When planning your future, chances are that anticipating what kind of care you will require in your advanced years will be a low priority. There are more important, more pressing considerations which will occupy your time, rather than thinking about whether to choose a residential care home or in home care in your old age. Nevertheless, giving thought to your future care needs should be on the agenda to ensure you have adequate finances in place when the time comes.
Factors to consider when planning for care:
- What type of elderly care would you prefer to have?
- Are there facilities in your area to give this type of care?
- How much would these facilities cost?
- Do you qualify for help with funding?
- What kind of support could you get from family and friends?
- Would you need any specialist medical care?Check what’s available in your area
A good source of information when looking into your future care needs is your local authority. They can provide you with information and support to help plan your elderly care, as well as details on Independent Financial Advisors who can provide useful knowledge on how to get your finances in the best shape for the years ahead. You can also speak to Citizens Advice, and there are many helpful guides on the internet.
State funding may be available for people with few or no assets (less than £23,250), but the cost of self-funded care will be one of the biggest financial decisions you have to make. It is never too early to start planning how you will afford your care, and leaving it until you are in need of care may result in decisions being made on your behalf. It is vital that you research thoroughly into what the costs are likely to be, to ensure that you do not run out of funds in the future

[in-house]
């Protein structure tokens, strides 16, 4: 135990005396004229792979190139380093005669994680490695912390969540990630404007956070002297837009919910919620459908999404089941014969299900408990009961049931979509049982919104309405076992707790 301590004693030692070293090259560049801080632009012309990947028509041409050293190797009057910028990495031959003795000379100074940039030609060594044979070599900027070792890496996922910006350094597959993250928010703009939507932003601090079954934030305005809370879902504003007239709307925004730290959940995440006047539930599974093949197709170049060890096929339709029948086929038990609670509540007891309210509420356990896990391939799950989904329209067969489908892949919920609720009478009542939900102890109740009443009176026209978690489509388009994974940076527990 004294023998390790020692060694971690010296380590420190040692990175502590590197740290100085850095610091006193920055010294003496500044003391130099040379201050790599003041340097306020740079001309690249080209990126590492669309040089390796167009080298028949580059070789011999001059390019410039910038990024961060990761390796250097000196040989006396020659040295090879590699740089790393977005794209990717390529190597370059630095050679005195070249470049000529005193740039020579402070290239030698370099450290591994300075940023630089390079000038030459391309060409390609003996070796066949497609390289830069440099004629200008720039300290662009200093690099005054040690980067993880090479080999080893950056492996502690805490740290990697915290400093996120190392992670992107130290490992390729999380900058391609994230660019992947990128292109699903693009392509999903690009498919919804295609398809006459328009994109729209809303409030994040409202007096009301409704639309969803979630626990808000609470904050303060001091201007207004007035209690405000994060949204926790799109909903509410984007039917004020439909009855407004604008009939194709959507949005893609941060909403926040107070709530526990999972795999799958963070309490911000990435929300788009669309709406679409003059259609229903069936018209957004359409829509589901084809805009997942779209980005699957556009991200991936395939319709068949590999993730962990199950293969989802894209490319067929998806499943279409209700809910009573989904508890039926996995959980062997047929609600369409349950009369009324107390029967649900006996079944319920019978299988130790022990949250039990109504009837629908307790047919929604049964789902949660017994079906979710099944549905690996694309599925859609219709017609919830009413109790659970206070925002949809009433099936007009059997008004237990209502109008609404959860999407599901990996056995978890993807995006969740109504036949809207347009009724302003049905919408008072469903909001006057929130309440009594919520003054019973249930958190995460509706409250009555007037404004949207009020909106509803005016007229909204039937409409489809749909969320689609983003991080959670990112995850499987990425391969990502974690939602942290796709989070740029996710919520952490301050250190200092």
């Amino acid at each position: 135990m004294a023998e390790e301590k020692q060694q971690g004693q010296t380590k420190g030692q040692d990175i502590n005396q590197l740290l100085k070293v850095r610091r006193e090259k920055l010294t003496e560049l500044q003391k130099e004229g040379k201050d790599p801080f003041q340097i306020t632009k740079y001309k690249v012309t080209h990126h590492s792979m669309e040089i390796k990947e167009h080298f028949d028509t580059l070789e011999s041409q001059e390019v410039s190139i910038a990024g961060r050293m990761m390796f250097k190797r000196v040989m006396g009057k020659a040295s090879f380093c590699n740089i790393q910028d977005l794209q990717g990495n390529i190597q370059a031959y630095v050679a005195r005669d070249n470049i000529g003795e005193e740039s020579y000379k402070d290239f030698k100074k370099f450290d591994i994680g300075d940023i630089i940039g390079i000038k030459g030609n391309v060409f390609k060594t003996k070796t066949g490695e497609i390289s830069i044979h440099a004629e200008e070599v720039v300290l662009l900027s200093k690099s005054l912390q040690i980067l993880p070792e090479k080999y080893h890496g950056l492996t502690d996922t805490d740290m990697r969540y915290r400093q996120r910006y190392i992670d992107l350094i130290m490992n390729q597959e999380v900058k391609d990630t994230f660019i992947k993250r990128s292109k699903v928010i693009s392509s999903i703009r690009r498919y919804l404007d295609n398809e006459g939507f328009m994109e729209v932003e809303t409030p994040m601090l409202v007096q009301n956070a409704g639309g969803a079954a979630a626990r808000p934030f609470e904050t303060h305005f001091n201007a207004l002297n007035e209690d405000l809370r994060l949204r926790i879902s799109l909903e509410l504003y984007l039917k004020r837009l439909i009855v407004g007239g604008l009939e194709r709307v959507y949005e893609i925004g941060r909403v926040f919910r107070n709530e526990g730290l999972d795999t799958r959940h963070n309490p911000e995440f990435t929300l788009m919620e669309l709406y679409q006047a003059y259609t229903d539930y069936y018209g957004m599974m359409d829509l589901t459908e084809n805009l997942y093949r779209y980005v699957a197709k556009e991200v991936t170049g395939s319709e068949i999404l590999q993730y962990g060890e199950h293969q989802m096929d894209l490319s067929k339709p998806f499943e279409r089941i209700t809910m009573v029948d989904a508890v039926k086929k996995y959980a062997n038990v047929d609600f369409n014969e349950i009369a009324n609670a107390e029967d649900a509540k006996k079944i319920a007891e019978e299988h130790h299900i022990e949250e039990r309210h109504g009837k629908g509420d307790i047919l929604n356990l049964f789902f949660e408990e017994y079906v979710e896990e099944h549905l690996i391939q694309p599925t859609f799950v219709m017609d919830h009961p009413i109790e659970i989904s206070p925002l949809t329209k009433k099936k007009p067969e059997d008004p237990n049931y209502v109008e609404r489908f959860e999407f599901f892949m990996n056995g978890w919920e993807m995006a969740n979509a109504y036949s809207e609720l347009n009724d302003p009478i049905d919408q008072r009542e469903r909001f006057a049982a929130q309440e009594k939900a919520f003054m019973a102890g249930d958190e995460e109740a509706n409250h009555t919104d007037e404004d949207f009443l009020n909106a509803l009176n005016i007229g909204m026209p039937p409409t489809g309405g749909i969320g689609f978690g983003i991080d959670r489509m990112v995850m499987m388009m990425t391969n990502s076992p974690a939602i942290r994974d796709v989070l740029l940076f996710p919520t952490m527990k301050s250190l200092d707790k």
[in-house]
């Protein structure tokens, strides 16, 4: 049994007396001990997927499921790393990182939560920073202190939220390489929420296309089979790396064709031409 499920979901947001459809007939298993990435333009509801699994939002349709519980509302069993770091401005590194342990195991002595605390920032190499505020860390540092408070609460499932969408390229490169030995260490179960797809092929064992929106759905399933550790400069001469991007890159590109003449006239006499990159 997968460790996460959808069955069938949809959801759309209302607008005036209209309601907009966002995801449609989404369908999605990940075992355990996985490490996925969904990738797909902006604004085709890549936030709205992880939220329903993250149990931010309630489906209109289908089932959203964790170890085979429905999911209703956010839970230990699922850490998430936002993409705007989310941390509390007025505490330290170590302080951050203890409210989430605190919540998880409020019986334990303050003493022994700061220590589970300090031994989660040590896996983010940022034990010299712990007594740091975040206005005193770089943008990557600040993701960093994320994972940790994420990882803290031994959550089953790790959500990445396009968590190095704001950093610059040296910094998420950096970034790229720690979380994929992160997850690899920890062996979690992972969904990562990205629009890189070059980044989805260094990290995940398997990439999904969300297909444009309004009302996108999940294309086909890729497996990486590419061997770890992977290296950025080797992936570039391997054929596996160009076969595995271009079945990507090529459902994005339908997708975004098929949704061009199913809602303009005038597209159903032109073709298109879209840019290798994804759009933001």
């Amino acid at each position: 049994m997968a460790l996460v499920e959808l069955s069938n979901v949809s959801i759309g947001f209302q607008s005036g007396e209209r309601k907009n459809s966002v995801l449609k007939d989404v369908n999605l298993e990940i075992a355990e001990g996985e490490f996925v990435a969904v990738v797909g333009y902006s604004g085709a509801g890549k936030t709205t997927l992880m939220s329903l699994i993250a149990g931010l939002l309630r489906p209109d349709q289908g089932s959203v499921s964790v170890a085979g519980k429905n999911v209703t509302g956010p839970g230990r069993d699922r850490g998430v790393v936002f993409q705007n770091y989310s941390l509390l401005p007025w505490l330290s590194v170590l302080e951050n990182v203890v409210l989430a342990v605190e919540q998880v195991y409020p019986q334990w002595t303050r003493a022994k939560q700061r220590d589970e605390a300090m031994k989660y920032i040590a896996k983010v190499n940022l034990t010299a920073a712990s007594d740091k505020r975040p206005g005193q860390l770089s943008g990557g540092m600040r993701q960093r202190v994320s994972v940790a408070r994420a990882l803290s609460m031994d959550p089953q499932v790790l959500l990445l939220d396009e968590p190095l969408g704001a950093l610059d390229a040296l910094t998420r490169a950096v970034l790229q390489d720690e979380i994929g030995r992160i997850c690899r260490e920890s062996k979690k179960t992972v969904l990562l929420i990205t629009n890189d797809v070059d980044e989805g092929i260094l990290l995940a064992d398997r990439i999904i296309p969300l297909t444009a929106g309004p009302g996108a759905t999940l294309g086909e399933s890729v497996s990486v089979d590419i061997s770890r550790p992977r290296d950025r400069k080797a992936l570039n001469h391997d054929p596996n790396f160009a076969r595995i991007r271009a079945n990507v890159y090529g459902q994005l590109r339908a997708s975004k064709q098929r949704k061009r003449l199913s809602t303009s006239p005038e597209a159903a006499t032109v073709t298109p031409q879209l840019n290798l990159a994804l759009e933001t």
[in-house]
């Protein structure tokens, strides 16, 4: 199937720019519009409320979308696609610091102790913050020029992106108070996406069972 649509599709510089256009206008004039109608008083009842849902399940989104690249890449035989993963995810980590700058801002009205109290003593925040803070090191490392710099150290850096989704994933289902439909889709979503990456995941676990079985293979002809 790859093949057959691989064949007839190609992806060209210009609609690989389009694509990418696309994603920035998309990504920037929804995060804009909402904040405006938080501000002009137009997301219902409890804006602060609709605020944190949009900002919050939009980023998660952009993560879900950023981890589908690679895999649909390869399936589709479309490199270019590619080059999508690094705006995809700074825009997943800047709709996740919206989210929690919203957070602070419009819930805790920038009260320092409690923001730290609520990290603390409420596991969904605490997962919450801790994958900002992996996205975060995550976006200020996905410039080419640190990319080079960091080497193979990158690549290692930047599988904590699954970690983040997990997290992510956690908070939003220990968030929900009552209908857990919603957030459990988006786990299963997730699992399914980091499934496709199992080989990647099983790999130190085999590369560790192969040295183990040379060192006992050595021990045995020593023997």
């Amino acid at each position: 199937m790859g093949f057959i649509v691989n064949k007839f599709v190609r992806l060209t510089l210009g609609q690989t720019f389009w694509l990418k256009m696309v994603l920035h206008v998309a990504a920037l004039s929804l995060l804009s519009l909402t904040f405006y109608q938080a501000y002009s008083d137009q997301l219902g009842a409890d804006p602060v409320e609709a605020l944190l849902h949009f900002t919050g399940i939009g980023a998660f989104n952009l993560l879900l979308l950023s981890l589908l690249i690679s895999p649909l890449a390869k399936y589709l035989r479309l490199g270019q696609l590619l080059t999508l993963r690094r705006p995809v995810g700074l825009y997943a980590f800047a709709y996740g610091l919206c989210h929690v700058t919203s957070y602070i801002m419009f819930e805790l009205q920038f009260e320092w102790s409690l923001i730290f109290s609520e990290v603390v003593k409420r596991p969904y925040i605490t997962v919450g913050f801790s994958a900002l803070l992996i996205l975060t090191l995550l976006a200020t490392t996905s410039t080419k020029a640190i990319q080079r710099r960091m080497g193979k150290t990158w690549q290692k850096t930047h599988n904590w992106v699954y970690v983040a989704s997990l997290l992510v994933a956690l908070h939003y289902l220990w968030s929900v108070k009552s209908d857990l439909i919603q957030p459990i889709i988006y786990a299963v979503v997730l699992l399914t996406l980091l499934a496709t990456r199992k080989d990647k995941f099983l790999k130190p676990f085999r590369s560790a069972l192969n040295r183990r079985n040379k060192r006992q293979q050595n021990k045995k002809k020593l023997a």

Another idea is to speak to your family and friends, to get their views on what they see as being best for you. They might know others who can recommend particular companies or homes that are able to provide the assistance you need. They may also want to offer their help alongside professional care givers.
If you have a medical condition or long-term illness, the nursing care you may require in addition to basic home care needs will mean higher costs. Conditions such as dementia, cancer, strokes, palliative care and mobility impairments mean that specialist carers will need to be employed to ensure your requirements are met.
Knowing what you can afford and how you will fund it will ensure you can tailor your elderly care to be personal to you. The population of the UK is living longer than ever before, so you may be paying for your care for some time. Knowing that you have put measures in place to achieve this long term financial obligation will mean you have peace of mind in the future.
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